What Reporters, Correspondents, and Broadcast News Analysts Do
Reporters that work in television set up and conduct interviews, which may be broadcast live or recorded for future broadcasts.
Reporters, correspondents, and broadcast news analysts inform the public about news and events happening internationally, nationally, and locally. They report the news for newspapers, magazines, websites, television, and radio.
Reporters, correspondents, and broadcast news analysts typically do the following:
- Research topics and stories that an editor or news director has assigned to them
- Interview people who have information, analysis, or opinions about a story or article
- Write articles for newspapers, blogs, and magazines and write scripts to be read on television or radio
- Review articles for accuracy and proper style and grammar
- Develop relationships with experts and contacts who provide tips and leads on stories
- Analyze and interpret information to increase their audiences’ understanding of the news
- Update stories as new information becomes available
Reporters and correspondents, also called journalists, often work for a particular type of media organization, such as a television or radio station, newspaper, or website.
Those who work in television and radio set up and conduct interviews, which can be broadcast live or recorded for future broadcasts. These workers are often responsible for editing interviews and other recordings to create a cohesive story and for writing and recording voiceovers that provide the audience with the facts of the story. They may create multiple versions of the same story for different broadcasts or different media platforms.
Most television and radio shows have hosts, also called anchors, who report the news and introduce stories from reporters.
Journalists for print media conduct interviews and write articles to be used in newspapers, magazines, and online publications. Because most newspapers and magazines have both print and online versions, reporters typically produce content for both versions. Doing so often requires staying up to date with new developments of a story, so that the online editions can be updated with the most current information.
Some journalists also may convey stories through both broadcast and print media and help manage the organization’s web content. For example, television stations often have a website, and a reporter may produce a blog post or an article for the website. Similarly, a reporter working for newspapers or magazines may create videos or podcasts that people access online. Depending on the employer, these workers may be known as multimedia producers, social media producers, or web content managers rather than as reporters or correspondents.
Stations are increasingly relying on multimedia journalists to publish content on a variety of platforms, including radio and television stations, websites, and mobile devices. Multimedia journalists typically shoot, report, write, and edit their own stories. They also gather the audio, video, or graphics that accompany their stories.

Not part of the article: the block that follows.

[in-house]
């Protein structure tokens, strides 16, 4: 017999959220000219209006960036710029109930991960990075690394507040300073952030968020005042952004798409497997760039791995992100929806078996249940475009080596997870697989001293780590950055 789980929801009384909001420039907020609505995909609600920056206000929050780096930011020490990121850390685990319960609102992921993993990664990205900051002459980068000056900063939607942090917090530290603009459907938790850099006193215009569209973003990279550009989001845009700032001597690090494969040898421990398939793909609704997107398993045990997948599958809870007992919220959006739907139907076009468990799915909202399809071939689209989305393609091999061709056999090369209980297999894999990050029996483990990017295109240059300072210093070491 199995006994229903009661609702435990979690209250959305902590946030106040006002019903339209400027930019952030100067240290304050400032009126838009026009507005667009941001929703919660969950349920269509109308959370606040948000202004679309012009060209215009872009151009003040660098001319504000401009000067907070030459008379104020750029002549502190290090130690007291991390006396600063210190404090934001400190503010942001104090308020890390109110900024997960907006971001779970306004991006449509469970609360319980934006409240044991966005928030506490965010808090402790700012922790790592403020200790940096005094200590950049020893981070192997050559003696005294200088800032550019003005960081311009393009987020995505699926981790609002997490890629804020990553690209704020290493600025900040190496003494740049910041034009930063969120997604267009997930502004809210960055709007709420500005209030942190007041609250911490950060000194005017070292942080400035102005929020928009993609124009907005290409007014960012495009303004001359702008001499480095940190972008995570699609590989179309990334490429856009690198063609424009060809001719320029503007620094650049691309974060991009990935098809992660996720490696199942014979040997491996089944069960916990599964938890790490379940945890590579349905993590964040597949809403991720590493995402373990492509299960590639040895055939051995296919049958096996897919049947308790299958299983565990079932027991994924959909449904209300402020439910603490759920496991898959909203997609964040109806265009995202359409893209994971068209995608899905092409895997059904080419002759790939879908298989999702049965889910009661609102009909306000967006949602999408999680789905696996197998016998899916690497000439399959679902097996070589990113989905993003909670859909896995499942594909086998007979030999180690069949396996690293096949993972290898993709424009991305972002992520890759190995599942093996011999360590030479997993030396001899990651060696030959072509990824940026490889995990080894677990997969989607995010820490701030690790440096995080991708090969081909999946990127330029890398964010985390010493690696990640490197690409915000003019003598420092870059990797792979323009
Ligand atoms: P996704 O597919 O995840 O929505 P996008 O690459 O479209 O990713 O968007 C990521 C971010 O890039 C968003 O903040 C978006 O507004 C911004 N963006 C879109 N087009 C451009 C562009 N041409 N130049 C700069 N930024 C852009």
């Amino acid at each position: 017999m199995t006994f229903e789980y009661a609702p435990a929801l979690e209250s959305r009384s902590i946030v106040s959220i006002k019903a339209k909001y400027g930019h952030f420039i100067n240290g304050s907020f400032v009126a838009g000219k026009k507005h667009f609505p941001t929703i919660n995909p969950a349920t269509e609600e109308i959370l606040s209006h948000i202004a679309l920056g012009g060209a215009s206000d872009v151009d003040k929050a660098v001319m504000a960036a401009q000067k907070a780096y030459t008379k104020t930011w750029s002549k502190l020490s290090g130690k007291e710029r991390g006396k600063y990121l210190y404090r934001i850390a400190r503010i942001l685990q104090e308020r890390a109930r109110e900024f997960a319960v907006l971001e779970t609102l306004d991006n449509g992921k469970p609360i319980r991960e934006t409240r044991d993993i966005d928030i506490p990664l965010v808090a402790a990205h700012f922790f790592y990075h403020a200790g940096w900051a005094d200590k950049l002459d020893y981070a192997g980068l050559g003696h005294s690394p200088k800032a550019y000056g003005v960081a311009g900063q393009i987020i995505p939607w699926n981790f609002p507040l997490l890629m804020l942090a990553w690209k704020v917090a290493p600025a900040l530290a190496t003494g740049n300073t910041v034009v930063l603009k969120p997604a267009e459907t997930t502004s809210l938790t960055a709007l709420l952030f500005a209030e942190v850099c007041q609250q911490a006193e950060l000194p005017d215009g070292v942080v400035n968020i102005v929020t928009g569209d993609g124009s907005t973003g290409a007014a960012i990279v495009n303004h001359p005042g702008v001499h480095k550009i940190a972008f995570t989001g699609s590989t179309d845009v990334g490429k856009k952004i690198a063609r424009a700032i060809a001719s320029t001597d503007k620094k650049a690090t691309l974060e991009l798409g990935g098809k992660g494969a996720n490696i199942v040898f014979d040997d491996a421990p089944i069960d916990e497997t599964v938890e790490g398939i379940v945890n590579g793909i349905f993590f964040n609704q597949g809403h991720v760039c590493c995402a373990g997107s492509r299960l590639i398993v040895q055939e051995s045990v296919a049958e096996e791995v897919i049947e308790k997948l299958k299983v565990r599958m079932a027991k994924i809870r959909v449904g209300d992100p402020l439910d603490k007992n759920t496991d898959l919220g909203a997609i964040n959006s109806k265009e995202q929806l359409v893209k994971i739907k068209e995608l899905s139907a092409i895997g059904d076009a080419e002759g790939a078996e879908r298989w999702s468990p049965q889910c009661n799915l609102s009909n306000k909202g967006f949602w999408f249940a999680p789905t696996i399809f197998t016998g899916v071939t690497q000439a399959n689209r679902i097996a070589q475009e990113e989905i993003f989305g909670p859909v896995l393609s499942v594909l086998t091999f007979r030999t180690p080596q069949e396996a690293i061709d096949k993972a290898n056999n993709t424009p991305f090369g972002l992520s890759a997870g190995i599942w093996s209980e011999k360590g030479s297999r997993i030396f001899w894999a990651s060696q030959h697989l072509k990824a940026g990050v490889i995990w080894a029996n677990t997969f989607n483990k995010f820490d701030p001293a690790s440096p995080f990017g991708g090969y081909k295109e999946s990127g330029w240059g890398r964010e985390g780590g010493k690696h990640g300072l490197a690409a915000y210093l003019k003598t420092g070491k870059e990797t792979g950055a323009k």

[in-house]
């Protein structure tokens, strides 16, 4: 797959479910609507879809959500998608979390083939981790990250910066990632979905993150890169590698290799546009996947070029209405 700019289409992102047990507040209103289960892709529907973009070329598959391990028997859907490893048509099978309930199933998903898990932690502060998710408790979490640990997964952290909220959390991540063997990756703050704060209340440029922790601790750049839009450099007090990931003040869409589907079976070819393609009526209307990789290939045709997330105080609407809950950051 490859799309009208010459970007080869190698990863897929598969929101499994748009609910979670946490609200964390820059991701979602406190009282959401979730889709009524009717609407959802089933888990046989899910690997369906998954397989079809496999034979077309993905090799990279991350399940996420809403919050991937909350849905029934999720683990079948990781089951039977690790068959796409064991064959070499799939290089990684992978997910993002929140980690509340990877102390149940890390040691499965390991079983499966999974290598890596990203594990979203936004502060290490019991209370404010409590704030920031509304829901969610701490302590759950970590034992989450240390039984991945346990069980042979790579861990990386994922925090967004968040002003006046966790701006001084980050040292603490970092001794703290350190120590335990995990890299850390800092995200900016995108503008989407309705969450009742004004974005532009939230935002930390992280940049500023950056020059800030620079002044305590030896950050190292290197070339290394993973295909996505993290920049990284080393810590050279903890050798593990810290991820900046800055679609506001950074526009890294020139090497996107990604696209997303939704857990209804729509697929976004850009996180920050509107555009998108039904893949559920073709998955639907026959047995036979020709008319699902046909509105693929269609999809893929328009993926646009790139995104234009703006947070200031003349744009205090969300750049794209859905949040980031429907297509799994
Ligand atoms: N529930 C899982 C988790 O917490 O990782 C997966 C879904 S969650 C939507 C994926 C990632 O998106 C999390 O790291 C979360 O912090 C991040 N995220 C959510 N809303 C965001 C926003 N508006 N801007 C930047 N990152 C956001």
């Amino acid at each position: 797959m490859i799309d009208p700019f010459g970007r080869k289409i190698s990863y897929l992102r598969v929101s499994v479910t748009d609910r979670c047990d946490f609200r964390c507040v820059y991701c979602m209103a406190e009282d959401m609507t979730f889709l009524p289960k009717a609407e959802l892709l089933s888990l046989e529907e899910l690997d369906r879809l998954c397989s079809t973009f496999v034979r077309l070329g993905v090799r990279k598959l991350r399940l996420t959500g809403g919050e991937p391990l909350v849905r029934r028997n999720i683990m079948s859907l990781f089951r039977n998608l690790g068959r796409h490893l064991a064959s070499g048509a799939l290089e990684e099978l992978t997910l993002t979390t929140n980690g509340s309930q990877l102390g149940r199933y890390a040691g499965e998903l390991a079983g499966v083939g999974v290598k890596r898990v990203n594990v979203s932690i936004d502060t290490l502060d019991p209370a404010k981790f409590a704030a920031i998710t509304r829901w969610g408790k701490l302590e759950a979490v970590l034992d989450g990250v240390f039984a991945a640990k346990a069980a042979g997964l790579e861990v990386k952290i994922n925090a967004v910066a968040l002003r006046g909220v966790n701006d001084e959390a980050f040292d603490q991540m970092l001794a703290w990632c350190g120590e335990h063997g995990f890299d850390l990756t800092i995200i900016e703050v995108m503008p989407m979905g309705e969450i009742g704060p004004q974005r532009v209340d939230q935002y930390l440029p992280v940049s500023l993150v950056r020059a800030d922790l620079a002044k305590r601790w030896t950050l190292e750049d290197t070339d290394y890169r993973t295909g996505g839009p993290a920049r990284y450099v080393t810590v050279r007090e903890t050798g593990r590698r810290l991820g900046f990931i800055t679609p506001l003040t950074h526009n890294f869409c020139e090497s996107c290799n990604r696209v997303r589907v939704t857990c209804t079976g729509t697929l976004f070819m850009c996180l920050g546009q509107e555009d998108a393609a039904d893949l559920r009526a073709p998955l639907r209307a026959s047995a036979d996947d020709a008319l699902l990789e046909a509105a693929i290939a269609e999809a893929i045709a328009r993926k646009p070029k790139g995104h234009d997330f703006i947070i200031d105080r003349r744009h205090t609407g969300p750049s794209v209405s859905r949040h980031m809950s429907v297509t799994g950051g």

Reporters, correspondents, and broadcast news analysts may need to maintain a presence on social media networking sites. Many may use social media to cover live events, provide additional information for readers and viewers, promote their stations and newscasts, and better engage with their audiences.
Some journalists cover a particular topic, such as sports, medicine, or politics. Others cover a wide range of issues.
Journalists working in large cities or for large news organizations are more likely to specialize. Journalists who work in small cities, towns, or organizations may need to cover a wider range of subjects.
Some reporters live in other countries and cover international news. Some journalists, called commentators or columnists, interpret the news or offer opinions to readers, viewers, or listeners.
Although some broadcast news analysts present weather reports, broadcast meteorologists are a type of atmospheric scientist. Many other broadcast news analysts come from fields outside of journalism, for example politics or medicine, and are hired on a contract basis to provide analyses of the subjects being discussed.
Some reporters—particularly those who work for print news—are self-employed and take freelance assignments from news organizations. Freelance assignments are given to writers on an as-needed basis. Because freelance reporters are paid for the individual story, they work with many organizations and often spend some of their time marketing their stories and looking for their next assignment.
Some people with a background as a reporter, correspondent, or broadcast news analyst work as postsecondary teachers and teach journalism or communications at colleges and universities.